Emsworth yesterday, and I was returning from a visit to my dear old mum. We shared a pot of tea together with some ginger snap biscuits and a couple of custard creams. She loves her custard creams bless her little heart. These are still one of lifes little pleasures which she still relishes and looks forward to.
It was a bright and sunny day when I left her so a walk along the harbour and waterfront seemed the right thing to do. There were quite a few people out and about and the tide was out so many of the little sailing boats were lying on their side and awaiting its return. Up in the sky above me there was the distinct sound of a light aircraft engine. It’s pilot was apparently practicing the basics skills required in stunt flying and so was looping around before then suddenly diving and then climbing high again leaving a vapour trail then stalling his engine before dramatically plummeting down to earth.
This display meant that the majority of people out walking spent most of their time standing quite still and all staring directly above them; each with one hand shading their eyes from the bright sunlight.
So whilst everyone was busily pre-occupied with this unexpected free aerobatic display so I noticed this chap leading out these youngsters on their bikes and teaching them the basics of cycling and of road safety.
The way these people admiring the plane had stopped on the waterfront looked to all intents and purposes like they had been deliberately placed there as part of a human obstacle course and all for the benefit of their cycle run.
It looked quite funny really; the kids riding were completely unphased by this sudden human obstacle course and merely weaved their way through in a long snaky line . And with effortless skill I might add.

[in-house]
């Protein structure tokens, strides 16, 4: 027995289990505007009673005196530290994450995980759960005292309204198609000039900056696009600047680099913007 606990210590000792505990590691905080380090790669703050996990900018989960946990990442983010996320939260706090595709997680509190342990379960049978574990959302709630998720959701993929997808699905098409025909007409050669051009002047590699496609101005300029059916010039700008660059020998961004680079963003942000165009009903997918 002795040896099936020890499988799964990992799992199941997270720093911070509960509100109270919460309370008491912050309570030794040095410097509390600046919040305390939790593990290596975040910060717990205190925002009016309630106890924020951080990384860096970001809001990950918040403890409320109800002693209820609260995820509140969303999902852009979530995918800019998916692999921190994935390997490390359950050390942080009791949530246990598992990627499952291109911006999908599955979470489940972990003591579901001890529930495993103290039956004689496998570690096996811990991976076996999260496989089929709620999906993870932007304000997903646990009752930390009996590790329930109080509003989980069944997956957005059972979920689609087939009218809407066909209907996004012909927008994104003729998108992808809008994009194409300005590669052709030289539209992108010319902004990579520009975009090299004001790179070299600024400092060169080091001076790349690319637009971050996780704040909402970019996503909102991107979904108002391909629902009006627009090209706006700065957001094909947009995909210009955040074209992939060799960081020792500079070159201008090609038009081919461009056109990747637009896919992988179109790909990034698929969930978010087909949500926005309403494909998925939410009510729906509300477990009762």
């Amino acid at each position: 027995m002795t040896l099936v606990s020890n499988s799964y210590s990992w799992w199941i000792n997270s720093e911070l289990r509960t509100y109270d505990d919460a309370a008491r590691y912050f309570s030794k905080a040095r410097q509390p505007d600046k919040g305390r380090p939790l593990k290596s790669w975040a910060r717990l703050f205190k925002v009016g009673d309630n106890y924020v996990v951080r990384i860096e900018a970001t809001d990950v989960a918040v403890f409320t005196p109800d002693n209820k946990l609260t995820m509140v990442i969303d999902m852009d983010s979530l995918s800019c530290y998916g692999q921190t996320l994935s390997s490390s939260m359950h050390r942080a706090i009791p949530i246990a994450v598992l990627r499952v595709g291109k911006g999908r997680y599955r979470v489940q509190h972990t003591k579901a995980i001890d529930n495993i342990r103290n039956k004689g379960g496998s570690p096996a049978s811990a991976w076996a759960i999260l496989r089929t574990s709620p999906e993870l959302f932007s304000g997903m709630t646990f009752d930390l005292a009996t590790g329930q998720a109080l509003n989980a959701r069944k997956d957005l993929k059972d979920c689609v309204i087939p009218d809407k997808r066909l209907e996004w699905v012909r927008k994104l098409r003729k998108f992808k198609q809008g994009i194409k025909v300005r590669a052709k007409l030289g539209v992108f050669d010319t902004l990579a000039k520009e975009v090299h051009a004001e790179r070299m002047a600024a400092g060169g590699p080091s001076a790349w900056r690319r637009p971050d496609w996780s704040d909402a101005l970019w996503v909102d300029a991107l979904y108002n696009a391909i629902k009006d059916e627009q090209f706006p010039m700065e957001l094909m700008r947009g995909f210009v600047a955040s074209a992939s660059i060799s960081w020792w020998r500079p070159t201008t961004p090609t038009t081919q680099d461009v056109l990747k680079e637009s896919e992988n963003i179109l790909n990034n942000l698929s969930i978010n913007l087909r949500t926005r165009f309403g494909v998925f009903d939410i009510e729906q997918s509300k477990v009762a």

So to observe these two distinctly diverse skills in action was interesting. Both distinctly different but both requiring a lot of time and practice.
For their instructor It was about making it interesting for those learning. And about him reinforcing each point until these becomes instinctive. It is these techniques which will ensure that they remain as safe as you possibly can when unsupervised. Equally it’s about ensuring the correct equipment is always worn; in case the worse should happen. The kids in his charge were so disciplined yet obviously thoroughly enjoying his tutelage and their ride out together in the sunshine.
I liked the way he took time to explain to them why these techniques were important before then moving off with them up into the high street where they would then practice. Like the guy in the plane above them they were learning how to avoid getting themselves into some of the more common problems which can present for the cyclist. But even more importantly how to get themselves out of such situations… hopefully in one piece and with the minimum of harm to themselves or to their cycles.
The importance of wearing safety helmets to me as an ex-paramedic cannot be emphasised enough!
These are an absolute must!
So it was great to see all these kids having such a great time and wearing them simply as a matter of course.